The microreactor pilot programme was initiated in response to the National Defense Authorization Act for Fiscal Year 2019 requirement to identify potential locations to site, construct, and operate a microreactor by the end of 2027.
The government is considering a power purchase agreement contract for a period of up to 30 years for a microreactor that would be commercially owned and operated and licensed by the Nuclear Regulatory Commission, the nation’s nuclear regulator.
The Air Force said it is always searching for new options for future energy assurance initiatives that support critical missions. A pilot plant is needed to determine the viability of micro-reactor use at Air Force installations.
The microreactor technology for the pilot is expected to produce 1-5 MW of energy to supplement current installation energy sources. It would offer “energy resilience” without additional dependence on fossil fuels.
“This technology has the potential to provide true energy assurance, and the existing energy infrastructure and compatible climate at Eielson make for the perfect location to validate its feasibility,” said deputy assistant secretary of the Air Force for environment, safety, and infrastructure Mark Correll.
“Energy is a critical asset to ensure mission continuity at our installations,” he said. “Microreactors are a promising technology for ensuring energy resilience and reliability, and are particularly well-suited for powering and heating remote domestic military bases like Eielson.”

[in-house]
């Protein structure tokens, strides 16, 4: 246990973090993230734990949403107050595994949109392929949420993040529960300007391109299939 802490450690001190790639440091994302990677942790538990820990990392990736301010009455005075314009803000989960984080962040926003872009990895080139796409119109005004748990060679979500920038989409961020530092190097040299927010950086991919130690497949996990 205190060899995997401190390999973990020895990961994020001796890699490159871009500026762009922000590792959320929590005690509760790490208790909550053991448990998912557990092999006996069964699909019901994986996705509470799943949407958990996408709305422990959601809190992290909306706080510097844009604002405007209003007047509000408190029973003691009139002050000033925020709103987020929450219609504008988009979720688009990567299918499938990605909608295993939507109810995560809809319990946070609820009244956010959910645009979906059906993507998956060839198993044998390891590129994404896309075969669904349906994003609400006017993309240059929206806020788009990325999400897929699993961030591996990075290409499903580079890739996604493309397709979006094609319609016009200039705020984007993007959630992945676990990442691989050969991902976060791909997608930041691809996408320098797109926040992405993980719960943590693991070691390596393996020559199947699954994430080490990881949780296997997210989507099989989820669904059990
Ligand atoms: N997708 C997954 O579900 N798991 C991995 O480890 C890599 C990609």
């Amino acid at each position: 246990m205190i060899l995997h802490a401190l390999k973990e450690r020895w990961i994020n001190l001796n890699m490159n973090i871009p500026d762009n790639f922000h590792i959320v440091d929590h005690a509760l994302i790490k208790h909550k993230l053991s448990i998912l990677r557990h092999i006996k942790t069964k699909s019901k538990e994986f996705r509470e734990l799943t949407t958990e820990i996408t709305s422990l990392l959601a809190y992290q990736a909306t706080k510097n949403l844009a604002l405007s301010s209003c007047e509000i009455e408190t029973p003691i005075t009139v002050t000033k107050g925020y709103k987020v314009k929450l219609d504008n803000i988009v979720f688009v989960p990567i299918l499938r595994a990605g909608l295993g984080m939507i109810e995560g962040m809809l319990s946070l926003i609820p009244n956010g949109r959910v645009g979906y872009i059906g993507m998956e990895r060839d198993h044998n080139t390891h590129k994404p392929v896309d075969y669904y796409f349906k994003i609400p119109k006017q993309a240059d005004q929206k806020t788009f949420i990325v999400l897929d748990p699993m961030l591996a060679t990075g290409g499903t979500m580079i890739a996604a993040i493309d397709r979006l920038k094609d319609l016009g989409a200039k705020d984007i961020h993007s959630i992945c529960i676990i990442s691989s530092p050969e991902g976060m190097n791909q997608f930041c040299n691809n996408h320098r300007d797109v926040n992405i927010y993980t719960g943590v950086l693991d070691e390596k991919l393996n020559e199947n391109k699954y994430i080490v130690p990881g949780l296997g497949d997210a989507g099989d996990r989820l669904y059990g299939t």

The Eielson microreactor will be stationary, but mobile microreactors are also being developed. A May 2019 study concluded that mobile microreactors can support armed forces deployment and meet power demands in developed areas such as Europe and “immature theatres” of conflict in lesser developed areas.
The study said a microreactor could deliver one to 10 MW or so of electrical power for years without refuelling, in a size small enough to be transported by road and air.
In March 2020 the US Department of Defense issued three contracts for companies to start design work on mobile microreactors as part of a plan towards achieving nuclear power for US forces at home and abroad.